We knew from conversations with local people (we distributed around 800 flyers and knocked on hundreds of doors), that, in general, Kentish Town estates residents are not desperately hungry, but that some families struggle with food costs and that many elderly people are housebound and lonely. We also knew that, while there are many local shops to buy good quality and organic food, they are inaccessible to lots of people not just due to cost, but also because of a sense of social exclusion (people spoke about neighbours in the big houses around the estate looking down on them).
When speaking to people we realised that putting flyers through letterboxes wasn’t going to be enough. Some people were confused about the purpose of the day (“Is it for homeless people?”, “Are you asking me to donate food?”) and others said that they couldn’t take free food, while others are more needy (we always asked who they referred to, so we could speak to those neighbours directly). It seemed extremely important that the event shouldn’t come across as a charity project targeting ‘poor people’ but as an invitation to join a collective action, regardless of needs.
When out doorknocking, we were looking for organic community leaders and organisers – the ones who regularly spoke to their neighbours, were aware of local concerns and were already part of a formal (like the TA) or informal (mums swapping childcare) residents network . We knew that reaching out to them meant reaching out to many more people and that they would be instrumental in promoting any longer term plans.
I was also conscious that this should not look like a total outsider intervention. I mentioned to anyone I spoke to that I used to be a youth worker on the estate; I knew many residents by name and worked with their children or grandchildren, was involved in different local projects and was aware of the history of the estate and local issues. After a long break, I was also back organising in the community centre, so had access to local gossip (that’s important!).
Around 10-12 of us signed up to work throughout the day: two people set up board games and jigsaw puzzles (for adults) in the main space, 3-4 people set up craft and play activities for children and the rest were in the food area, arranging the display and making plans for the cooked dinner. We had flyers printed about the co-op idea with a date for a meeting the following month.
We still had no idea if people were interested. I spent the last week worrying that no one would turn up and, by Thursday, contacted a few local churches and homeless projects to say that we will most likely have lots of food to donate by the end of the day. It was an experiment.
But as soon as we opened, people started coming in. Whole families came with children (on one occasion, three generations of the same family), carers picked up supplies for the people they cared for (who we specifically targeted), the community centre’s manager packed bags to deliver to vulnerable housebound residents, people went out to remind their neighbours to come in… The place was busy the whole time with kids playing in the hall, elderly residents chatting and playing board games, neighbours discussing recipes for familiar and unfamiliar vegetables, people asking about the origin of the project and, most importantly, about its future.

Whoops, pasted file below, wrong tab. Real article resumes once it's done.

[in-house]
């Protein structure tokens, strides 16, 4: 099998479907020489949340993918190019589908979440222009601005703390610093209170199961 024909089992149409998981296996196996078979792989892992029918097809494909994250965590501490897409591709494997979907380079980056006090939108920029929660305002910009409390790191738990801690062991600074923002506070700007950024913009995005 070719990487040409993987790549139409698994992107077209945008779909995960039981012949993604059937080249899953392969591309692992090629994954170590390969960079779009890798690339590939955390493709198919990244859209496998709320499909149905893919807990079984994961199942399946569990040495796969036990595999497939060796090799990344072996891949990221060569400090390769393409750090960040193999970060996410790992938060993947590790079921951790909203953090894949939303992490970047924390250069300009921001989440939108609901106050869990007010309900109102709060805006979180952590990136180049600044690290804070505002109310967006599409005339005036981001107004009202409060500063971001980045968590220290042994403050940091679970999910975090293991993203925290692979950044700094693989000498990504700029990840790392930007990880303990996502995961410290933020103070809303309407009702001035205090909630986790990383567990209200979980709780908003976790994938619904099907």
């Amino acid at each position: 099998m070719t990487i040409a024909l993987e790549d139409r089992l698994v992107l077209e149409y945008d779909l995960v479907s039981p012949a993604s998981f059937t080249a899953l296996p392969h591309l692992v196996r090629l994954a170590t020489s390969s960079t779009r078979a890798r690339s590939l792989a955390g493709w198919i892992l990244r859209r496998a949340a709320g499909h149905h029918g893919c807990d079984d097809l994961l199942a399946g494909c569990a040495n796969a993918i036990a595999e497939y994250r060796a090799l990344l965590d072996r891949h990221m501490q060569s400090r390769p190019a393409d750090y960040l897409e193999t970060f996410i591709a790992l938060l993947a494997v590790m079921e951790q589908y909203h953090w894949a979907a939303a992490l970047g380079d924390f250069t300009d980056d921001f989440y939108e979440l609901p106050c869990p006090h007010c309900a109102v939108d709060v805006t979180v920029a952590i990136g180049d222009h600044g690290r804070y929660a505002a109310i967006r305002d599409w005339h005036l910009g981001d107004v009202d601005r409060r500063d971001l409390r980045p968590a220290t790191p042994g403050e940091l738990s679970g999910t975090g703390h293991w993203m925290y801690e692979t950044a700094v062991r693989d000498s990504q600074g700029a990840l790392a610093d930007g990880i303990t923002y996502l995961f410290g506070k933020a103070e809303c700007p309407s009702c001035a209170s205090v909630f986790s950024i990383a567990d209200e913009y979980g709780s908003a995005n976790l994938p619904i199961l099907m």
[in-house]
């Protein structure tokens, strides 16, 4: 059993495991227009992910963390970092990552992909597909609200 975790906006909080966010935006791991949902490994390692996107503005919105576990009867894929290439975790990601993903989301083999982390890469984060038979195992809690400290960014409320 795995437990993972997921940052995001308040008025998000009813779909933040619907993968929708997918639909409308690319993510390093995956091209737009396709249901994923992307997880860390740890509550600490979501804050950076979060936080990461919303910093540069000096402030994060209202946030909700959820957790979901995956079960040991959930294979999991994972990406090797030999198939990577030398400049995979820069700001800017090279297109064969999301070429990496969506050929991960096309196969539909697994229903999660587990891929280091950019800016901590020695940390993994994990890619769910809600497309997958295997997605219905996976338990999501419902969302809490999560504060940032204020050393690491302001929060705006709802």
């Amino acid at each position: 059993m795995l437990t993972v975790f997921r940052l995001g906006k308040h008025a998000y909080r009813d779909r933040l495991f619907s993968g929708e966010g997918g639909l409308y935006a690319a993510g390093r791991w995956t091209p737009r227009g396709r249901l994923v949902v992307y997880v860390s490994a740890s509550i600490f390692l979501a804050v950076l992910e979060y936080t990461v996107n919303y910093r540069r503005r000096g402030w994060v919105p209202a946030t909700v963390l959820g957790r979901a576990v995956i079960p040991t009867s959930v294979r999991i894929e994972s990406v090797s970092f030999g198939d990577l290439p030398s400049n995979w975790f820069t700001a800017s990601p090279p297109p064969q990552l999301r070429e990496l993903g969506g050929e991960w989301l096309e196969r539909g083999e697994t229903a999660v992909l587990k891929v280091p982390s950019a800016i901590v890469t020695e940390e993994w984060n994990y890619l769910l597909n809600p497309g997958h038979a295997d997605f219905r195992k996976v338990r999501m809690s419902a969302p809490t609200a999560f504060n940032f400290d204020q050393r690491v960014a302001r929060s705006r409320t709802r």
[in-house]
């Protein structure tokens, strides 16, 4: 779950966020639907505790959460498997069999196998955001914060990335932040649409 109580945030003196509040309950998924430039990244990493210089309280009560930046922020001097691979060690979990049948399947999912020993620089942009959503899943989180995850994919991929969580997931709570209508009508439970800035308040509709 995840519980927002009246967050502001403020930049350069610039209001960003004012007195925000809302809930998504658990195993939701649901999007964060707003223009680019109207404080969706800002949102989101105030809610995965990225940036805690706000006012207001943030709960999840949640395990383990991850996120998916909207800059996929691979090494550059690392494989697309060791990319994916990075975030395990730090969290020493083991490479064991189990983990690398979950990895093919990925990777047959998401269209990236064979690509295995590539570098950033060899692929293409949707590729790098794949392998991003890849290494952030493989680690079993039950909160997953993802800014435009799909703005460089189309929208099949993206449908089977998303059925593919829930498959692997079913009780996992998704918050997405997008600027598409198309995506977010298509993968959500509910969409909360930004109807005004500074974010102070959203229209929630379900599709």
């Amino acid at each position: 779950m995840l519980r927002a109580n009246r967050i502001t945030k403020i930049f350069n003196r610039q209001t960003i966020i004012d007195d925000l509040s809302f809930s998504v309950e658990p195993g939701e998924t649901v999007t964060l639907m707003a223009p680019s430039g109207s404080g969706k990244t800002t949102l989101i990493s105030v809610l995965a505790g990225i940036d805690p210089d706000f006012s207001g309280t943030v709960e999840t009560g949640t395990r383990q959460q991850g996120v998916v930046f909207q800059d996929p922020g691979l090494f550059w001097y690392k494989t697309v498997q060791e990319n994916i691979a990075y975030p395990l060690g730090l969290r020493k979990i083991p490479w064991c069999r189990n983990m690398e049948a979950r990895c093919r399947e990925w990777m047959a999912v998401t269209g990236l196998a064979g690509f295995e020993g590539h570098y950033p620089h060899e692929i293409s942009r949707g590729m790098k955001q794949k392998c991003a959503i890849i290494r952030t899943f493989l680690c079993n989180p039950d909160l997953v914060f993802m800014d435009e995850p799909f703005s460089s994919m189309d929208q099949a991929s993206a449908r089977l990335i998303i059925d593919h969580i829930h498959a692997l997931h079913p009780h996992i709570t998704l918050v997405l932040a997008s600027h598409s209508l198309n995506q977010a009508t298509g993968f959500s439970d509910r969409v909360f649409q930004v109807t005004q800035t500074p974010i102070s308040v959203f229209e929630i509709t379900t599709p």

We then cooked the leftover food and shared a vegan meal with whoever stayed or came back. We packed and delivered cooked dinner for people who couldn’t attend. It was warm and delicious and we had more brilliant conversations around the dinner table.
We provided good quality food for around 40 households. We made sure that people picked up (or were were delivered) food they knew how to cook, but also received fresh vegetables they wouldn’t normally be buying (including pre prepared salads, if they were unlikely to prepare fresh veg). We introduced people to new vegetables, if they were curious, and imagined interesting ways to prepare them. We talked about our kids and our pets and about memories of the area. We discussed social issues (mostly vague concerns around immigrants, in line with the election results. No speeches were made) and, mostly, we chatted about what a long term, sustainable, collective food project could look like on the estate.
The general feedback was brilliant. People were happy about the free food and excited about new possibilities for the community centre (which used to be the heart of the community before all the funding dried out). I am confident that the Free Food Larder would lead to more activities on the estate, beyond the establishment of the co-op, and to increasing local organising, resilience and resistance.
Moreover, we’ve already been contacted by activists in Edinburgh, Liverpool, Birmingham, Bristol, Hackney, Falmouth and Tower Hamlets, who want to set up similar projects in their area and asked for advice and resources.
The website mutual-aid.uk, bought earlier this summer on a whim, is now used to hold information about the project and will be used for future iterations. A space to share our experience and scale up the project into a network of Cooperation Towns.
What’s next? In late January we will hold a workshop to plan in more detail the structure and processes of the co-op. We invited co-op ‘guru’ Sion Whellens (from Calverts) to share from his experience of supporting co-ops around the country and help us plot together.
We already secured hundreds of kilograms of free food for the coming two school breaks (when low income families struggle the most), so the new residents-organisers will have to decide how best to distribute them (cooked lunches at the community centre? Packed lunch for every child? Another free larder?). The plan is for the initial organisers, who don’t live on the estate, to step back as soon as the group is self sustained. We will always be on hand to support and advise, but, ultimately, this should remain a local project.
Shiri Shalmy (on behalf of Cooperation Kentish Town)
All pictures curtesy of Cooperation Kentish Town